Not only did Microsoft release a slew of updates this patch Tuesday but Adobe and Oracle followed suit with updates.
Adobe published three bulletins covering Reader and Acrobat (APSB12-16), Shockwave (APSB12-17), and Flash (APSB23-18). There aren't many specifics in APSB12-16, however there is enough information to set some alarm bells as to making sure your rolling out the update for Reader and Acrobat.
APSB12-16 has some twenty CVEs (Common Vulnerabilities and Exposures database entries) have been patched by Adobe. The vulnerabilities include memory corruption bugs such as heap and stack overflows, these can lead to simple crashes however they may even be adapted to result in code execution. So there is a fairly good chance once the exploits get developed we'll start to see them in the wild, in malware and other sorts of exploit packs. The patched products are versions 9 and X of Adobe Reader and Acrobat.
So far the Adobe X products haven't seen any malware or exploits that have been able to bypass any of sandboxing and security controls that Adobe having included in the latest line in the Reader and Acrobat products. These issues have been rated as Critical so it is a good sign that the patches need to be rolled out.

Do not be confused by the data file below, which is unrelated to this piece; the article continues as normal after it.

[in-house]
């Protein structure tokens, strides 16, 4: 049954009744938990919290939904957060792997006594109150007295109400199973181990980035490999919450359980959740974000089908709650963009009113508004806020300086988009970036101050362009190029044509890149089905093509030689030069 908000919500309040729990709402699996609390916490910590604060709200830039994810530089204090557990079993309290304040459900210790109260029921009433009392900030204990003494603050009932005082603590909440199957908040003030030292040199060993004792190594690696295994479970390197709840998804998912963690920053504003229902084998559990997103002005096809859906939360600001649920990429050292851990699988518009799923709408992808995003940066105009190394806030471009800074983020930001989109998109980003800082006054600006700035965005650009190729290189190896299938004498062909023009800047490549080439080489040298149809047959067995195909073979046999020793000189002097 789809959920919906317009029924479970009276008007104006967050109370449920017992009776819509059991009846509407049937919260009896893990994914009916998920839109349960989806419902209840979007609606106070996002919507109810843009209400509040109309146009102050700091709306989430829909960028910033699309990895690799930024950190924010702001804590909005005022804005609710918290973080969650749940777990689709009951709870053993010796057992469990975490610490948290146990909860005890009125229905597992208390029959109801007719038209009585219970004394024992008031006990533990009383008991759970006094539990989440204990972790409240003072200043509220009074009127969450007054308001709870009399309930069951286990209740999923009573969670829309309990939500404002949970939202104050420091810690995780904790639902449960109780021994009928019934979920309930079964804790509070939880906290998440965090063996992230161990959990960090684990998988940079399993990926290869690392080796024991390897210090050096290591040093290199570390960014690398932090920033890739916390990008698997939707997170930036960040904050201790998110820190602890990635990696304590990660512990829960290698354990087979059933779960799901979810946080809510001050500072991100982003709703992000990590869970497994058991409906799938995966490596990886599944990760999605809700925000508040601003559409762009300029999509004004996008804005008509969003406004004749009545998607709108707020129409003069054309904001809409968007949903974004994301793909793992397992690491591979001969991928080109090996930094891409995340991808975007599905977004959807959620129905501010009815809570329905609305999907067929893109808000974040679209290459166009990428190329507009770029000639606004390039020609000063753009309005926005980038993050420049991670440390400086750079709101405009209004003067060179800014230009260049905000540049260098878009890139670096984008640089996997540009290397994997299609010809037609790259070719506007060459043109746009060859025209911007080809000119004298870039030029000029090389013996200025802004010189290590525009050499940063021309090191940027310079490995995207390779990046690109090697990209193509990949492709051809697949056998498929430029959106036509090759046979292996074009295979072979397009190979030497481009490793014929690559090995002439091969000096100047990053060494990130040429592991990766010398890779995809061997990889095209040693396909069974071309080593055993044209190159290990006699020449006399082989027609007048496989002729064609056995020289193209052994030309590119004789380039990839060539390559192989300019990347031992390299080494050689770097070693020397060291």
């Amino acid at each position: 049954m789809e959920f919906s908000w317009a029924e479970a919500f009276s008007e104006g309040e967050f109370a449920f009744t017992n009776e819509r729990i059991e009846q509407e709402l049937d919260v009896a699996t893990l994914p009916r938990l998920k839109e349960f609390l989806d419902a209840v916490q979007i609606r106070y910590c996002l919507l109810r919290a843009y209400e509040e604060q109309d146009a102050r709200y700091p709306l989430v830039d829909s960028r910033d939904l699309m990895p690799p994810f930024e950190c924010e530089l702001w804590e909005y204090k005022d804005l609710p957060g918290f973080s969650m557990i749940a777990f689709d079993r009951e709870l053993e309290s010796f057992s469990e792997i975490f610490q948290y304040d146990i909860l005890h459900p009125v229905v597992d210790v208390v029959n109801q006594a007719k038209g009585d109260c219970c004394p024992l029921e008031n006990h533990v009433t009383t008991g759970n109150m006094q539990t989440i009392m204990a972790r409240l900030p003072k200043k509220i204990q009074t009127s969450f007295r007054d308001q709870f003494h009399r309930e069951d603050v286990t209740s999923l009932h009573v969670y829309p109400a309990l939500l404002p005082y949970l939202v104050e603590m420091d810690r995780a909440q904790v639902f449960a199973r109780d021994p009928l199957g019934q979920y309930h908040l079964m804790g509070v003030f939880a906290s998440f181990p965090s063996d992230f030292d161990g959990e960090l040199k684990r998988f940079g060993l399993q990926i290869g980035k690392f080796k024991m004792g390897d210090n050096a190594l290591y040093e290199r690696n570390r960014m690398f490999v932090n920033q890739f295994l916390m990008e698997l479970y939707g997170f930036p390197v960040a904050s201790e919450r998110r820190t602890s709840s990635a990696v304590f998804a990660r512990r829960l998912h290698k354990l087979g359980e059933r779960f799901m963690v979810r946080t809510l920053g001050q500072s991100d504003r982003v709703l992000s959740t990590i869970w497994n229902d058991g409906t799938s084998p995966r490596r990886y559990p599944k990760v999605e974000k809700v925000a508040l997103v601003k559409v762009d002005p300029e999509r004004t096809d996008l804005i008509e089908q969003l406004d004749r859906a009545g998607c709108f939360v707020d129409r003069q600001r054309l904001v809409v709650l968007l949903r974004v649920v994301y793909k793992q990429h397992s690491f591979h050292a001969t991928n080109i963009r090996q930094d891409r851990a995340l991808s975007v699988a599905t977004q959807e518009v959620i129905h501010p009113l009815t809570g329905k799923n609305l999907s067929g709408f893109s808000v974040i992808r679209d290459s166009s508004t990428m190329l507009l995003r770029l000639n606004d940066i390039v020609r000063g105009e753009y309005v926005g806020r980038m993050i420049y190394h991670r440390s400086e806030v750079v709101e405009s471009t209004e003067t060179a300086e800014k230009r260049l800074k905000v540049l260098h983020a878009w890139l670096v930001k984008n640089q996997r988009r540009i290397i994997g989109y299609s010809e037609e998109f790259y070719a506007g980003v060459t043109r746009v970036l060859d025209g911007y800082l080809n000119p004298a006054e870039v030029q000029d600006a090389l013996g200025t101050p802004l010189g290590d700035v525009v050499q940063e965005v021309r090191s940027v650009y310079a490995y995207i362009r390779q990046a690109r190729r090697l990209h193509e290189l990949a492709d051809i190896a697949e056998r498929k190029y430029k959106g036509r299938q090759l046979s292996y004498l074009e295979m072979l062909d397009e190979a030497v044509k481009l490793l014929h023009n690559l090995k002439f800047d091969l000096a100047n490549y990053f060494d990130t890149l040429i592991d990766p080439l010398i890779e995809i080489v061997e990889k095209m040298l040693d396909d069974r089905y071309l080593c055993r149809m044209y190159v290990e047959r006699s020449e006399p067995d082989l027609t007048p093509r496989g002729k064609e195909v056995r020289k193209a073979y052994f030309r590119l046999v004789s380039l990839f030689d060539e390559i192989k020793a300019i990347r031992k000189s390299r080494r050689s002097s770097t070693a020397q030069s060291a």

Both the Shockwave and Flash updates are rated Critical as they both include Remote Code Execution flaws.
Oracle on the other hand shipped an update for Java yesterday, the latest Java version from Oracle is 7u6, also known as 1.7.0_6. This update doesn't specifically state specific vulnerabilities have been released however there are some of long list of issues fixed that smell a little like patched vulnerabilities.
However the big news on the back of this update, Oracle now officially support Java on OS X. Which basically means you can grab Java straight from Oracle and have the latest updates for Java as Oracle release them without waiting for Apple to push them out via their Software Update service, with the issues this introduced such as the problems with the Flashplayer malware that exploited the window between the Oracle and Apple updates to infect some 600,000 OS X machines with malware exploiting a Java vulnerability. It does mean if you replace the Apple provided Java with the Oracle provided one you'll loose the integrated updates via Software Update and you'll need to use Oracle's updater.